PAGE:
"Yushchenko's headquarters receive a lot of reports that an attempt to kill Victor Yuschenko are being prepared.

"Pro-Yanukovich sources don't mention ANYTHING about the events in Kiev and big cities of Ukraine, which leaves people in cities of eastern Ukraine totally uninformed... News journalists have refused to tell lies from the screens, and the TV channels which are controlled by Kuchma and Yanukovych don't give any news about these events at all.

"Policemen in Lviv (the biggest city in the Western Ukraine) is wearing orange bands. Police is with the people.

"A column of people dressed in black, total 300 people, talking foul language moves around Kiev. They are not wearing orange. One said they come from Donetsk.

"The protesters in the center of Kiev have started to move towards the residence of the President. It is planned that Yushchenko will occupy the room of the President of Ukraine.

"According to unconfirmed data, 26 trains with armed people left Donetsk for Kiev.

"Accoring to a phone call from Dniepropetrovsk (Eastern Ukraine) in the center of the city there is a meeting of about 150 thousand people.

"Unconfirmed information: panic in the presidential administration. Officers are trying to take safes and stuff from the offices.

"Berkut squads have surrounded the presidential administration and announced total mobilization. The put on masks, shields, helms. Another Berkut squad is getting prepared in the courtyard of the presidential administration. The entrances are blocked with 5 trucks loaded with sand.

"According to the news from the radio, the presidential administration has given up and Victor Yushchenko has entered the building!

"According to the radio, another dozen of smaller cities (up to 100 000 population) have declared that they recognize Yushchenko as their President."

8:20pm: Via TulipGirl, another couple of reports from the scene: "We've spent the day surrounding the Parliament building. Unfortunately, the Communists have kept on the side, and so there was no quorum to overturn the vote... The Prime Minister threatened a crackdown this afternoon in a press conference. We'll have to see. I think there are probably too many journalists still paying attention for him to hit us tonight. I did see a column of thugs from Donetsk in pseudo-military garb and Yanukovych banners marching in the Arsenal District on the drive to Parliament, which is not a good sign." (trackback)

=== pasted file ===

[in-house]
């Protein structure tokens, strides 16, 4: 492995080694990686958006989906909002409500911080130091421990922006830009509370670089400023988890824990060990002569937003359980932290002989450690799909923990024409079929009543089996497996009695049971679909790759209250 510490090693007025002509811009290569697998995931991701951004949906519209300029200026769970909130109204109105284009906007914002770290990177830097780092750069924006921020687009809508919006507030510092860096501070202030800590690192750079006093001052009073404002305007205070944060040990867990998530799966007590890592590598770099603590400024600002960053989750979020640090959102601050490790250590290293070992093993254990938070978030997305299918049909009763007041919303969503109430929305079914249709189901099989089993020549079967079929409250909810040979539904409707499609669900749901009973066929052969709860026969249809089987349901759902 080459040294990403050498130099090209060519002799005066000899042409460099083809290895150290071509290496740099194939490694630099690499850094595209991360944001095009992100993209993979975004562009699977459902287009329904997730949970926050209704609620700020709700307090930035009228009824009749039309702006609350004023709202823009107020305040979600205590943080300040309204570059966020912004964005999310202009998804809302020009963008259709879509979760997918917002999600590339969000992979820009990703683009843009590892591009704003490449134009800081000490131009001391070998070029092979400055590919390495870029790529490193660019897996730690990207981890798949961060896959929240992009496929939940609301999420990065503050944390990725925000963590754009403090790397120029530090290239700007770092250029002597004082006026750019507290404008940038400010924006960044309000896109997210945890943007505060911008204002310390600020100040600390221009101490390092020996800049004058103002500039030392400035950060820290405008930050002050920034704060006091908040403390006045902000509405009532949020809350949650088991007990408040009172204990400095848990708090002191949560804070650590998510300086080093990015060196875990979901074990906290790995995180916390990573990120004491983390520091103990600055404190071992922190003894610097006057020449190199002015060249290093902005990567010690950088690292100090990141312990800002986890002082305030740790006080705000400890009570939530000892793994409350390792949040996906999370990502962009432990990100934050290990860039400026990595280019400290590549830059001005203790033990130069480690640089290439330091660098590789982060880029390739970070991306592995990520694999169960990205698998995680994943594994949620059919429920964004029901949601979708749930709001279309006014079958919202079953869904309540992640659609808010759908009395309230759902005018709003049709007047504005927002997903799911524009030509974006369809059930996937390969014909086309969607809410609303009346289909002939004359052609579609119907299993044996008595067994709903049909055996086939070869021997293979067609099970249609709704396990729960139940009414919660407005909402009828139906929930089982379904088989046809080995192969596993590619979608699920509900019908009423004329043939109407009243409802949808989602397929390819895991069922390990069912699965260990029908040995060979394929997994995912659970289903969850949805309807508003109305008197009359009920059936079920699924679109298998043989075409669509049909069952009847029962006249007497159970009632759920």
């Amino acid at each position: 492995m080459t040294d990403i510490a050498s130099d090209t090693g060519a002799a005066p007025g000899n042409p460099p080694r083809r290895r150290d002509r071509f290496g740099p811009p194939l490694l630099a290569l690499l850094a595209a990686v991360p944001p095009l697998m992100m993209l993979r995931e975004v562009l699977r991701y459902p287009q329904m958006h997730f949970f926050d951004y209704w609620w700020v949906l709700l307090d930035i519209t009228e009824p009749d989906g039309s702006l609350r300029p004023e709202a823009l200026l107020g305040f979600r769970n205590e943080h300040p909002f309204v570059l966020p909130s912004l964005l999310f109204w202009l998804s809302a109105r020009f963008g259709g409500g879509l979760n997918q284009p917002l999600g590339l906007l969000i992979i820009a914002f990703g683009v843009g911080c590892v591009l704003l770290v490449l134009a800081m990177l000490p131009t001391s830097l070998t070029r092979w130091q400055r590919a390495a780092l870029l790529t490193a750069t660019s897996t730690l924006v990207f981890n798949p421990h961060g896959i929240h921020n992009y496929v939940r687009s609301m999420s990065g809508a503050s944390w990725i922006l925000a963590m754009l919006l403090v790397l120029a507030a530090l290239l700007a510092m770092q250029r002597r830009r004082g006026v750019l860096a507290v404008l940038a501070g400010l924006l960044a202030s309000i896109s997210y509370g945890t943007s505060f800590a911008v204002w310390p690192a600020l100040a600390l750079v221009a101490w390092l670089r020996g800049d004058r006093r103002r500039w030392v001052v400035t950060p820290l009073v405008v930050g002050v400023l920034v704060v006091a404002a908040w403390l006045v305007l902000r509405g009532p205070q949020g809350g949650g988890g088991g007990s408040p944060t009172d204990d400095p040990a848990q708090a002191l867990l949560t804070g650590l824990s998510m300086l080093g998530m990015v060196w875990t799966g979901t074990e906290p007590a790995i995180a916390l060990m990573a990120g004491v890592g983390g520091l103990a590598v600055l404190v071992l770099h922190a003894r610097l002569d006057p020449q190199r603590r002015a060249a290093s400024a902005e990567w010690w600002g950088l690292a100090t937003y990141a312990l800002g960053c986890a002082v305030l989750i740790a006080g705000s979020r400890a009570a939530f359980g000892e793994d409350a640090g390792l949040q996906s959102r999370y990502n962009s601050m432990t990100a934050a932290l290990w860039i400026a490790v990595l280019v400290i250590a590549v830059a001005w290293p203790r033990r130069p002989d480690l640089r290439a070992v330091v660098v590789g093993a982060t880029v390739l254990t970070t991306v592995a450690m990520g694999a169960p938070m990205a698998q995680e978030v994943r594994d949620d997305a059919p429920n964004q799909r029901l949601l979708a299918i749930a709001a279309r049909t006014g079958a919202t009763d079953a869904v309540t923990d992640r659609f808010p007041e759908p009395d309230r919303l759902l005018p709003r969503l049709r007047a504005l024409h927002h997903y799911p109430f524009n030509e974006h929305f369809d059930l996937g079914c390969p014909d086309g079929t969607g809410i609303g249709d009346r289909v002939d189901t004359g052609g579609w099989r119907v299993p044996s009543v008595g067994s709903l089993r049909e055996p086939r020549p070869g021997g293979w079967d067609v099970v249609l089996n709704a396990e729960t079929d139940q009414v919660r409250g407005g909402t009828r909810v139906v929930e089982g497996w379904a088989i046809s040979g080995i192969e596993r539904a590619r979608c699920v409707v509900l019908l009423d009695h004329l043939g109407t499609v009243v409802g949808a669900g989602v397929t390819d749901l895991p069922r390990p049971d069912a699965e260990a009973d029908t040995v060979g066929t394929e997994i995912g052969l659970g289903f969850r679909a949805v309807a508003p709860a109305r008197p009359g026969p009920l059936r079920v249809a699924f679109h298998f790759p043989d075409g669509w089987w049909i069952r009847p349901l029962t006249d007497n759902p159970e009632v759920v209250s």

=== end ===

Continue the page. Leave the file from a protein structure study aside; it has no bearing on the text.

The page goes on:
Meanwhile, Interfax's regularly-updated timeline reports that Yushchenko has created a "Coordination Council" to "protect the Constitution" - he's certainly pandering to his Western supporters...

Also, the Interior Ministry is apparently shipping police to Kiev from the regions, and, most worryingly, Russia's Vladimir Putin seems to be backing the initially-declared result in favour of Yanukovych, by stating that only the Yanukovych-controlled Election Committee can decide who wins...

8:40pm: More from Viktor over ath The Periscope - "According to the 5th channel (TV), the information that Yushchenko entered the Presidential Administration is untrue. Yushchenko did not approach the building. Journalists report that a big group of protesters have crossed the first line of policemen, but then were cut off from the rest of the people."

Plus the Bloggosphere seems to be catching up, although it's hard to tell as Technorati has been playing up all day.

As Viktor said earlier on The Periscope, as long as the profile of this is kept high, it is unlikely that the government will send in the troops. Do your stuff, people.

8:50pm: TulipGirl links to more pictures.

8:55: More from Viktor at The Periscope - "According to the radio, only 2 major cities didn't have demonstrations in support of Yushchenko - Donetsk and Lugansk." He's also reporting demonstrations in the US, UK and Poland.

The BBC have finally made the Ukraine crisis their main story on the news site. About time...

9;00pm: The BBC have also got a comments section up.

9:15: According to Viktor, "the President of Georgia M. Saakashvili has wished victory to the Ukrainian People. He was speaking Ukrainian."